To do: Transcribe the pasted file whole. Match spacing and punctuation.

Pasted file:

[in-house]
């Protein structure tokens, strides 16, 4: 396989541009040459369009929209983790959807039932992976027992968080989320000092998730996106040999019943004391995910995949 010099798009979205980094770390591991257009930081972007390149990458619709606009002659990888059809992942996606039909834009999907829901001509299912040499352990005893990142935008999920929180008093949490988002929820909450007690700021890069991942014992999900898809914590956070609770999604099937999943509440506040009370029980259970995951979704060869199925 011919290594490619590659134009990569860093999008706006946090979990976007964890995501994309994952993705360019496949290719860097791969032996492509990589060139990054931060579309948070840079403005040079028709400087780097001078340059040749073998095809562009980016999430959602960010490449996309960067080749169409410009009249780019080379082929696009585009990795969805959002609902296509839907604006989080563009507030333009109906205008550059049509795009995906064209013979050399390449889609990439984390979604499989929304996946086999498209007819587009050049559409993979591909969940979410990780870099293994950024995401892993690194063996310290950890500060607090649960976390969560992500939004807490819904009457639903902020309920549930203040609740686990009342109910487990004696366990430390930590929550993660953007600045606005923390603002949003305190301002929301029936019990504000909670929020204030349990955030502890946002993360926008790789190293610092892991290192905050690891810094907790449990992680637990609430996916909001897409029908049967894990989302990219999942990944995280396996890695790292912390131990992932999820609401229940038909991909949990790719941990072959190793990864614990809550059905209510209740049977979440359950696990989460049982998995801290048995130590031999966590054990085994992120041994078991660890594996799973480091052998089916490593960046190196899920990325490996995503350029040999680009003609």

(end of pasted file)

[in-house]
């Protein structure tokens, strides 16, 4: 396989541009040459369009929209983790959807039932992976027992968080989320000092998730996106040999019943004391995910995949 010099798009979205980094770390591991257009930081972007390149990458619709606009002659990888059809992942996606039909834009999907829901001509299912040499352990005893990142935008999920929180008093949490988002929820909450007690700021890069991942014992999900898809914590956070609770999604099937999943509440506040009370029980259970995951979704060869199925 011919290594490619590659134009990569860093999008706006946090979990976007964890995501994309994952993705360019496949290719860097791969032996492509990589060139990054931060579309948070840079403005040079028709400087780097001078340059040749073998095809562009980016999430959602960010490449996309960067080749169409410009009249780019080379082929696009585009990795969805959002609902296509839907604006989080563009507030333009109906205008550059049509795009995906064209013979050399390449889609990439984390979604499989929304996946086999498209007819587009050049559409993979591909969940979410990780870099293994950024995401892993690194063996310290950890500060607090649960976390969560992500939004807490819904009457639903902020309920549930203040609740686990009342109910487990004696366990430390930590929550993660953007600045606005923390603002949003305190301002929301029936019990504000909670929020204030349990955030502890946002993360926008790789190293610092892991290192905050690891810094907790449990992680637990609430996916909001897409029908049967894990989302990219999942990944995280396996890695790292912390131990992932999820609401229940038909991909949990790719941990072959190793990864614990809550059905209510209740049977979440359950696990989460049982998995801290048995130590031999966590054990085994992120041994078991660890594996799973480091052998089916490593960046190196899920990325490996995503350029040999680009003609």